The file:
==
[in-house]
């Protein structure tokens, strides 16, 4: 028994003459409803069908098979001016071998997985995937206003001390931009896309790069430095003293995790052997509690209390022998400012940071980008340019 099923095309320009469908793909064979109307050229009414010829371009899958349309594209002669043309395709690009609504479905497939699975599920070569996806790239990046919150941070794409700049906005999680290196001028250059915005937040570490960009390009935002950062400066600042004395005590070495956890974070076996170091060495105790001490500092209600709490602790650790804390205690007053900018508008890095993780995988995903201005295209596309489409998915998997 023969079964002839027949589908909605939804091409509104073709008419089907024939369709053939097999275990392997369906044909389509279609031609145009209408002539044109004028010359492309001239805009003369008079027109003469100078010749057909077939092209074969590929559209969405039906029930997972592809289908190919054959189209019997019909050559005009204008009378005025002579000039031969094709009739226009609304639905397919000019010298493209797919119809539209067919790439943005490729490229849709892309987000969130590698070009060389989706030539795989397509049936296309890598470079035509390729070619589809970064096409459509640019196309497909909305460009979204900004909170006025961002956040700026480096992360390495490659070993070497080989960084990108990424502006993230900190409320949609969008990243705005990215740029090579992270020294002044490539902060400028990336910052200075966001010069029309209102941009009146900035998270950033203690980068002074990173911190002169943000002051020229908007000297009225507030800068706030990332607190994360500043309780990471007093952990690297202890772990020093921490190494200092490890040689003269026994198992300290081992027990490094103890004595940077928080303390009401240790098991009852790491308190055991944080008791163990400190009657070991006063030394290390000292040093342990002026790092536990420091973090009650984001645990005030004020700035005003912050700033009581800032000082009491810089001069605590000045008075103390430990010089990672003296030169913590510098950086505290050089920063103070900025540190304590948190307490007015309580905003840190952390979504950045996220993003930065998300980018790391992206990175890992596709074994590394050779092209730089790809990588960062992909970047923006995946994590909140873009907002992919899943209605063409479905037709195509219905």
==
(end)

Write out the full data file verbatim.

[in-house]
């Protein structure tokens, strides 16, 4: 028994003459409803069908098979001016071998997985995937206003001390931009896309790069430095003293995790052997509690209390022998400012940071980008340019 099923095309320009469908793909064979109307050229009414010829371009899958349309594209002669043309395709690009609504479905497939699975599920070569996806790239990046919150941070794409700049906005999680290196001028250059915005937040570490960009390009935002950062400066600042004395005590070495956890974070076996170091060495105790001490500092209600709490602790650790804390205690007053900018508008890095993780995988995903201005295209596309489409998915998997 023969079964002839027949589908909605939804091409509104073709008419089907024939369709053939097999275990392997369906044909389509279609031609145009209408002539044109004028010359492309001239805009003369008079027109003469100078010749057909077939092209074969590929559209969405039906029930997972592809289908190919054959189209019997019909050559005009204008009378005025002579000039031969094709009739226009609304639905397919000019010298493209797919119809539209067919790439943005490729490229849709892309987000969130590698070009060389989706030539795989397509049936296309890598470079035509390729070619589809970064096409459509640019196309497909909305460009979204900004909170006025961002956040700026480096992360390495490659070993070497080989960084990108990424502006993230900190409320949609969008990243705005990215740029090579992270020294002044490539902060400028990336910052200075966001010069029309209102941009009146900035998270950033203690980068002074990173911190002169943000002051020229908007000297009225507030800068706030990332607190994360500043309780990471007093952990690297202890772990020093921490190494200092490890040689003269026994198992300290081992027990490094103890004595940077928080303390009401240790098991009852790491308190055991944080008791163990400190009657070991006063030394290390000292040093342990002026790092536990420091973090009650984001645990005030004020700035005003912050700033009581800032000082009491810089001069605590000045008075103390430990010089990672003296030169913590510098950086505290050089920063103070900025540190304590948190307490007015309580905003840190952390979504950045996220993003930065998300980018790391992206990175890992596709074994590394050779092209730089790809990588960062992909970047923006995946994590909140873009907002992919899943209605063409479905037709195509219905």